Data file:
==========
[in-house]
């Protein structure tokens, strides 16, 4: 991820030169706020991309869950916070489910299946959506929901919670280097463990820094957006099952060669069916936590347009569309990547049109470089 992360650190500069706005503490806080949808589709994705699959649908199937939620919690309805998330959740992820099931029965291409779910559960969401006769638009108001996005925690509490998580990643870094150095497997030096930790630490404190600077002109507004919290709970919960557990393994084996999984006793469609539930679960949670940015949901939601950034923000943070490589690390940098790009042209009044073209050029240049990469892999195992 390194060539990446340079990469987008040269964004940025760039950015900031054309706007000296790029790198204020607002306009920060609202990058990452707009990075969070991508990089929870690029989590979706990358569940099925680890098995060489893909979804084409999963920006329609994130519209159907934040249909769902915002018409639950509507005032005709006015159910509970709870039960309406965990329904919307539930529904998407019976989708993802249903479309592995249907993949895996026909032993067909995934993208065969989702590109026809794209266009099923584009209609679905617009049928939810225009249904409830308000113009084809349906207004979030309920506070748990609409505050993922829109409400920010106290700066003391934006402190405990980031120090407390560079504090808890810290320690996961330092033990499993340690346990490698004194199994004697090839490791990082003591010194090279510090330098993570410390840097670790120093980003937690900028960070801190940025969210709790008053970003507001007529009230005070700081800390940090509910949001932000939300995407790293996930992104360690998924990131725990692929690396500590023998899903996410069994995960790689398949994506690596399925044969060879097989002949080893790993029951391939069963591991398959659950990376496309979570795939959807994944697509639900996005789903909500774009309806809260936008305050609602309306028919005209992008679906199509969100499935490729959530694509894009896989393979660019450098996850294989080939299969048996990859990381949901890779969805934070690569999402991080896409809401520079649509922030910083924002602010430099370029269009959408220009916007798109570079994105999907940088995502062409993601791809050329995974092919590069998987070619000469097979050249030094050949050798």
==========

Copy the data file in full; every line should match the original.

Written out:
[in-house]
């Protein structure tokens, strides 16, 4: 991820030169706020991309869950916070489910299946959506929901919670280097463990820094957006099952060669069916936590347009569309990547049109470089 992360650190500069706005503490806080949808589709994705699959649908199937939620919690309805998330959740992820099931029965291409779910559960969401006769638009108001996005925690509490998580990643870094150095497997030096930790630490404190600077002109507004919290709970919960557990393994084996999984006793469609539930679960949670940015949901939601950034923000943070490589690390940098790009042209009044073209050029240049990469892999195992 390194060539990446340079990469987008040269964004940025760039950015900031054309706007000296790029790198204020607002306009920060609202990058990452707009990075969070991508990089929870690029989590979706990358569940099925680890098995060489893909979804084409999963920006329609994130519209159907934040249909769902915002018409639950509507005032005709006015159910509970709870039960309406965990329904919307539930529904998407019976989708993802249903479309592995249907993949895996026909032993067909995934993208065969989702590109026809794209266009099923584009209609679905617009049928939810225009249904409830308000113009084809349906207004979030309920506070748990609409505050993922829109409400920010106290700066003391934006402190405990980031120090407390560079504090808890810290320690996961330092033990499993340690346990490698004194199994004697090839490791990082003591010194090279510090330098993570410390840097670790120093980003937690900028960070801190940025969210709790008053970003507001007529009230005070700081800390940090509910949001932000939300995407790293996930992104360690998924990131725990692929690396500590023998899903996410069994995960790689398949994506690596399925044969060879097989002949080893790993029951391939069963591991398959659950990376496309979570795939959807994944697509639900996005789903909500774009309806809260936008305050609602309306028919005209992008679906199509969100499935490729959530694509894009896989393979660019450098996850294989080939299969048996990859990381949901890779969805934070690569999402991080896409809401520079649509922030910083924002602010430099370029269009959408220009916007798109570079994105999907940088995502062409993601791809050329995974092919590069998987070619000469097979050249030094050949050798």